Right now, I’m gazing at a magazine ad featuring the image of a reef tank, and the one word that comes to mind is “magnificent.” I’m sure you’ve seen one like it before, but allow me to describe it to you.
In this one tank, I can see all manner of soft and stony corals; sea apples; Tridacna clams; mushroom and zoanthid polyps; non-photosynthetic and photosynthetic gorgonians; giant feather duster worms; sponges; and various macroalgae—all packed together in a glorious riot of color.
And the fish! Captured in this image alone are schools (that’s right, schools!) of anthias, blue-green chromis, regal tangs, yellow tangs, and ocellaris clownfish. If you scan the image carefully enough, you might just spot royal and magenta dottybacks, a few royal grammas, various dwarf angelfishes, and maybe even Waldo peeking out from little niches.
So, what could be wrong with such a magnificent image? Sounds like the sort of tank we’d all be proud to possess, right? Well, not so much. In addition to “magnificent,” this (clearly doctored) ad image, while definitely eye-catching, brings another word to mind: “misleading.” What’s more, I worry that these types of images might just inspire hobby newcomers to take the wrong approach right off the starting block.
Let’s start with the corals. Cramming so many different coral varieties into such a tight space is sure to result in perpetual warfare, with specimens stinging, poisoning, digesting, overgrowing, or otherwise taking the fight to their cnidarian neighbors. Instead of a mélange of beautiful, healthy, fully expanded invertebrates, what you’ll actually see is a disappointing mix of contracted, injured, and dying/dead specimens, perhaps with a few of the more potent specimens holding sway.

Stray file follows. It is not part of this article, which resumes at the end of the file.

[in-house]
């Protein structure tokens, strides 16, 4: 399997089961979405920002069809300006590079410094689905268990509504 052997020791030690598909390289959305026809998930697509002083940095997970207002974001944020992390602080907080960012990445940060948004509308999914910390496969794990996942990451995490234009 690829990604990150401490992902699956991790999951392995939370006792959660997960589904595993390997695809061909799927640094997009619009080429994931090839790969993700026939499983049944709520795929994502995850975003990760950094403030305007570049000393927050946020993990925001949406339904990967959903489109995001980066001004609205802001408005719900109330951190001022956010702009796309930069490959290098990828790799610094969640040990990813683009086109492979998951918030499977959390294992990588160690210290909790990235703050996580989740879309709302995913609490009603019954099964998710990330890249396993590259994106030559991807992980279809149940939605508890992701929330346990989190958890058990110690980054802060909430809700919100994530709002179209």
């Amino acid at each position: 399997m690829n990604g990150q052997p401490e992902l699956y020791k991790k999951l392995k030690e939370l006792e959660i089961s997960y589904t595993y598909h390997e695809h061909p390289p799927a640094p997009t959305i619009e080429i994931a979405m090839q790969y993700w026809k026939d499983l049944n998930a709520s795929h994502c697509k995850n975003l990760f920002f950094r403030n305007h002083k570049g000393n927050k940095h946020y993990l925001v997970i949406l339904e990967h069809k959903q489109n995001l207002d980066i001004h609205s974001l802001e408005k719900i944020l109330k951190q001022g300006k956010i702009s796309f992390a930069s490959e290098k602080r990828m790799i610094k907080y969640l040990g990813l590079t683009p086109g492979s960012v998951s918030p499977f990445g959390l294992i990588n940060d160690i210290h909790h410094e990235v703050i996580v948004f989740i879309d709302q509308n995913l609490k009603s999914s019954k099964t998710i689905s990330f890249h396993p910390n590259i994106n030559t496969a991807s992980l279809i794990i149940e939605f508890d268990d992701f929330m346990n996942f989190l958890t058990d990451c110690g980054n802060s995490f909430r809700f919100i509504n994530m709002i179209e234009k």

As far as the fish are concerned, the idea of keeping schools of several different species in a modest-sized aquarium is simply preposterous. Also, I would never dream of combining some of the species they show as tankmates in the ad image. For instance, there’s no way those dottybacks would coexist peacefully with one another or put up with the royal grammas (or just about any of the other smaller fish, for that matter). There’d be no end of squabbling with this mix!
If, by some miracle, the compatibility issues in such a system don’t cause mass casualties, the excessive bioload and its subsequent degradation of water quality certainly will. No amount of water changes, protein skimming, and chemical filtration could keep pace with the absurd bioload shown in these types of images.
Divergent care requirements
How does one provide proper lighting and water movement for a system that has low-light, gentle-current mushroom polyps situated inches away from a colony of high-light, high-current Acropora among other oddball pairings? The answer: you can’t.
What’s more, mixing filter-feeding inverts, such as non-photosynthetic gorgonians and sea apples, with photosynthetic clams and corals leads to all sorts of feeding/water-quality issues that would be challenging at best to contend with.
Don’t expect truth in advertising!
The takeaway from all this, especially for beginners, is that a reef tank built for long-term success looks nothing like the ones we often see in advertisements. In fact, falling far short of the bioload and livestock mix reflected in those images is actually a good thing!